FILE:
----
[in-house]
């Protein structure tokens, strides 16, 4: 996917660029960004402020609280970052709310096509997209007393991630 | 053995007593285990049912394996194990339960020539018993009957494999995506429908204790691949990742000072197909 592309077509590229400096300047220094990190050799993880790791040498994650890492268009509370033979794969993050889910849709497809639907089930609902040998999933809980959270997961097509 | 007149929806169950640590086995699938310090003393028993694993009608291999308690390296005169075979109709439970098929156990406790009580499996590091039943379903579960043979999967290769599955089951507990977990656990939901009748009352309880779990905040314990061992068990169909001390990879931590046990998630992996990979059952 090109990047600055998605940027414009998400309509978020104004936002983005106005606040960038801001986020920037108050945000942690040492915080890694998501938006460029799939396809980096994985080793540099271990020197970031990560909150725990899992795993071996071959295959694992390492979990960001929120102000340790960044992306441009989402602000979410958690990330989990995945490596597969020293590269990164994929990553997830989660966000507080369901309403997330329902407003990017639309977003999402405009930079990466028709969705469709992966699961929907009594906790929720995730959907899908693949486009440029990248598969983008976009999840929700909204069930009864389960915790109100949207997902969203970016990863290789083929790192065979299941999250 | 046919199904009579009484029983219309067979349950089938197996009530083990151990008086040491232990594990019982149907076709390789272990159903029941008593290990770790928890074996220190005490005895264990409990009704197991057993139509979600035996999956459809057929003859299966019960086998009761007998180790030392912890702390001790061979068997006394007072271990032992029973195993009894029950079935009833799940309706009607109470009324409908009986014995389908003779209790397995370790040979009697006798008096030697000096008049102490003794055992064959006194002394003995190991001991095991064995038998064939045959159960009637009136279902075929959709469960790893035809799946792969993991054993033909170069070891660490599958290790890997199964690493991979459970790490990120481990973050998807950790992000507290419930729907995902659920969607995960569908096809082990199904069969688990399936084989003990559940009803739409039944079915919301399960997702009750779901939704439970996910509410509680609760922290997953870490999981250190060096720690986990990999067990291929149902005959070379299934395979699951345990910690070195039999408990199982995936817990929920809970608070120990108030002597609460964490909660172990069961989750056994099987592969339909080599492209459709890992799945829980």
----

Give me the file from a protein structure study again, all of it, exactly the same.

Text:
[in-house]
């Protein structure tokens, strides 16, 4: 996917660029960004402020609280970052709310096509997209007393991630 | 053995007593285990049912394996194990339960020539018993009957494999995506429908204790691949990742000072197909 592309077509590229400096300047220094990190050799993880790791040498994650890492268009509370033979794969993050889910849709497809639907089930609902040998999933809980959270997961097509 | 007149929806169950640590086995699938310090003393028993694993009608291999308690390296005169075979109709439970098929156990406790009580499996590091039943379903579960043979999967290769599955089951507990977990656990939901009748009352309880779990905040314990061992068990169909001390990879931590046990998630992996990979059952 090109990047600055998605940027414009998400309509978020104004936002983005106005606040960038801001986020920037108050945000942690040492915080890694998501938006460029799939396809980096994985080793540099271990020197970031990560909150725990899992795993071996071959295959694992390492979990960001929120102000340790960044992306441009989402602000979410958690990330989990995945490596597969020293590269990164994929990553997830989660966000507080369901309403997330329902407003990017639309977003999402405009930079990466028709969705469709992966699961929907009594906790929720995730959907899908693949486009440029990248598969983008976009999840929700909204069930009864389960915790109100949207997902969203970016990863290789083929790192065979299941999250 | 046919199904009579009484029983219309067979349950089938197996009530083990151990008086040491232990594990019982149907076709390789272990159903029941008593290990770790928890074996220190005490005895264990409990009704197991057993139509979600035996999956459809057929003859299966019960086998009761007998180790030392912890702390001790061979068997006394007072271990032992029973195993009894029950079935009833799940309706009607109470009324409908009986014995389908003779209790397995370790040979009697006798008096030697000096008049102490003794055992064959006194002394003995190991001991095991064995038998064939045959159960009637009136279902075929959709469960790893035809799946792969993991054993033909170069070891660490599958290790890997199964690493991979459970790490990120481990973050998807950790992000507290419930729907995902659920969607995960569908096809082990199904069969688990399936084989003990559940009803739409039944079915919301399960997702009750779901939704439970996910509410509680609760922290997953870490999981250190060096720690986990990999067990291929149902005959070379299934395979699951345990910690070195039999408990199982995936817990929920809970608070120990108030002597609460964490909660172990069961989750056994099987592969339909080599492209459709890992799945829980």